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On Mon, 11 Feb 2008 07:17:25 -0800 (PST), Nexus7 wrote:

Hi Nexus, I understand your point and it is sound advice to buy "roughly" by tank and burner size and ER. For me, that correlates to FHR and ER.
This seemingly well thought out discussion I found in my water heater research seems to have similarly practical advice (e.g., it says all water heaters of similar size & type are basically equal) http://hkentcraig.com/2WHarticle.html
Some salient points from that article are: - Four manufacturers make almost all the water heaters - Almost nobody flushes their tanks periodically - Average lifespan is 13 years - Virtually all water heaters perform similarly - It's easy to install (2 to 4 hours in toto)
I wish someone had pointed me to that article (http://hkentcraig.com/2WHarticle.html ) as the FIRST one I read instead of all the ones touting the patented sedimentation-prevention system, the R-factor of the insulation, the years of warranty (worst of all meaningless numbers)!
The good news is that, in the future, if YOUR water heater needs replacement, you'll read this thread and know that the FIRST article I recommend, one who went through the hoops for a day, is this one!
Good luck everyone! Donna
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BTW, this was meant for the newbie (like I am) who researches their water heater, not Nexus (who already knows his stuff).
The hope is that we pump enough real-world useful information into this thread so that the archives are available to us and others in the future.
Otherwise, the next person will be duped into buying a water heater by tank size and warranty and sedimention patents - which is just what the manufacturers want you to do.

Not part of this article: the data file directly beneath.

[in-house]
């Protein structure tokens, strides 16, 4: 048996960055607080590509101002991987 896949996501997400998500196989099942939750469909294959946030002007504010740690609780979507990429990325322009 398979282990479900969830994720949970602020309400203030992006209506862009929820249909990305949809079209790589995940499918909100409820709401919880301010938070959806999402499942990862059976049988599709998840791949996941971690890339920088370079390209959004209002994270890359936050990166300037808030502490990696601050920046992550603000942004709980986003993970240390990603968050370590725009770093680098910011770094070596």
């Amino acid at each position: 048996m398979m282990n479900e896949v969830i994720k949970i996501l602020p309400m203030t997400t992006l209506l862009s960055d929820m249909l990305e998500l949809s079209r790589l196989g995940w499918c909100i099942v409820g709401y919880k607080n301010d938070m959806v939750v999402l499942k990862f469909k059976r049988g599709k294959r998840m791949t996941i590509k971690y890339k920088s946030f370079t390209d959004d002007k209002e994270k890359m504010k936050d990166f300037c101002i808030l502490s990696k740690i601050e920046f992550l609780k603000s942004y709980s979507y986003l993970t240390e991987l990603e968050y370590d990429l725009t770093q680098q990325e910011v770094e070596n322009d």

It seems they don't want you concentrating on the "real" items that matter, which seem more and more to boil down to the calculations inherent in the FHR and ER numbers which I'm struggling through now.
What it seems to boil down to, for me, is to buy by: - FHR (65 to 75 gallons in an hour seem appropriate for me) - ER (I'd really like to get a 0.62 or better but have NOT found any yet) - PRICE (I have plenty of money but I don't want to waste it needlessly) - SERVICE (I want to trust that the plumber does the job well)
Donna
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On Sun, 10 Feb 2008 22:20:41 -0700, Rick Blaine wrote:

I thought MORE about what you wrote and you're ABSOLUTELY RIGHT!
The insulation was suggested by someone else (not me). I agree with you, the thickness of the insulation, in and of itself, is as meaningless as the volume of the tank, in and of itself.
What seems meaningful isn't the warranty. It's not the volume of the tank. It's not the thickness of the insulation. It's not even the total energy costs (since they make assumptions which might not be true).
What seems meaningful is the ER and the FHR which take into account ALL those factors (and more).
So my conclusion (open for discussion) is that what matters is: - Get the desired FHR needed (e.g., 65 to 75 gallons is fine for me - Get the desired ER (I wish I could find a .62 instead of .59 ERs) - Get the right PHYSICAL SIZE (e.g., a 40-gallon tank is 50 inches tall)
Some other factors which _might_ be interesting are: - Your article said try to get an ELECTRONIC flame igniter - The Home Depot guy tried to sell me on the maintenance-free ones (He said they had a fan that stirred up the sediment) - Some folks recommended "better" valves for cleaning out the sediment
Donna